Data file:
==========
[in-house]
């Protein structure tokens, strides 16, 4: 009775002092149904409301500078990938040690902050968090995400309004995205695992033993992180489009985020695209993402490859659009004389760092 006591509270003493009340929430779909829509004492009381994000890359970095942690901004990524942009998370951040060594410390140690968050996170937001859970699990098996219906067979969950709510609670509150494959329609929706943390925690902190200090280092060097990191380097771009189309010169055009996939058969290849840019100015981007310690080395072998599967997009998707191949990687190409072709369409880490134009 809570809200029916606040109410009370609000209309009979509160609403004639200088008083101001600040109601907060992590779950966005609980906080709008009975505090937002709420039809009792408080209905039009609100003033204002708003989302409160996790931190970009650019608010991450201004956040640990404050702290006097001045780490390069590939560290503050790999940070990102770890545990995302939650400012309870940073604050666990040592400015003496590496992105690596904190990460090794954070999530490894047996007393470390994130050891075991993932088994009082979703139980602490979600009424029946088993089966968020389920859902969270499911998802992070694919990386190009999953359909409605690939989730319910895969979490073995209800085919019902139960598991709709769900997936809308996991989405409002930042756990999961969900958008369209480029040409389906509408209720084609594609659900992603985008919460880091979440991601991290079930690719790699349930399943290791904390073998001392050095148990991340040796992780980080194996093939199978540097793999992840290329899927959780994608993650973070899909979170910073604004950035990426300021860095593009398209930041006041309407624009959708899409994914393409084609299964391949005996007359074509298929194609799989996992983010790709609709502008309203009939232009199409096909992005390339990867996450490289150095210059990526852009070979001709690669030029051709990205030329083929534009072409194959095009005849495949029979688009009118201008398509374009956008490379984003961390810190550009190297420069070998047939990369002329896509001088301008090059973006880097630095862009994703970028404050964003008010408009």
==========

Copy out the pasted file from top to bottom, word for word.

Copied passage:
[in-house]
């Protein structure tokens, strides 16, 4: 009775002092149904409301500078990938040690902050968090995400309004995205695992033993992180489009985020695209993402490859659009004389760092 006591509270003493009340929430779909829509004492009381994000890359970095942690901004990524942009998370951040060594410390140690968050996170937001859970699990098996219906067979969950709510609670509150494959329609929706943390925690902190200090280092060097990191380097771009189309010169055009996939058969290849840019100015981007310690080395072998599967997009998707191949990687190409072709369409880490134009 809570809200029916606040109410009370609000209309009979509160609403004639200088008083101001600040109601907060992590779950966005609980906080709008009975505090937002709420039809009792408080209905039009609100003033204002708003989302409160996790931190970009650019608010991450201004956040640990404050702290006097001045780490390069590939560290503050790999940070990102770890545990995302939650400012309870940073604050666990040592400015003496590496992105690596904190990460090794954070999530490894047996007393470390994130050891075991993932088994009082979703139980602490979600009424029946088993089966968020389920859902969270499911998802992070694919990386190009999953359909409605690939989730319910895969979490073995209800085919019902139960598991709709769900997936809308996991989405409002930042756990999961969900958008369209480029040409389906509408209720084609594609659900992603985008919460880091979440991601991290079930690719790699349930399943290791904390073998001392050095148990991340040796992780980080194996093939199978540097793999992840290329899927959780994608993650973070899909979170910073604004950035990426300021860095593009398209930041006041309407624009959708899409994914393409084609299964391949005996007359074509298929194609799989996992983010790709609709502008309203009939232009199409096909992005390339990867996450490289150095210059990526852009070979001709690669030029051709990205030329083929534009072409194959095009005849495949029979688009009118201008398509374009956008490379984003961390810190550009190297420069070998047939990369002329896509001088301008090059973006880097630095862009994703970028404050964003008010408009």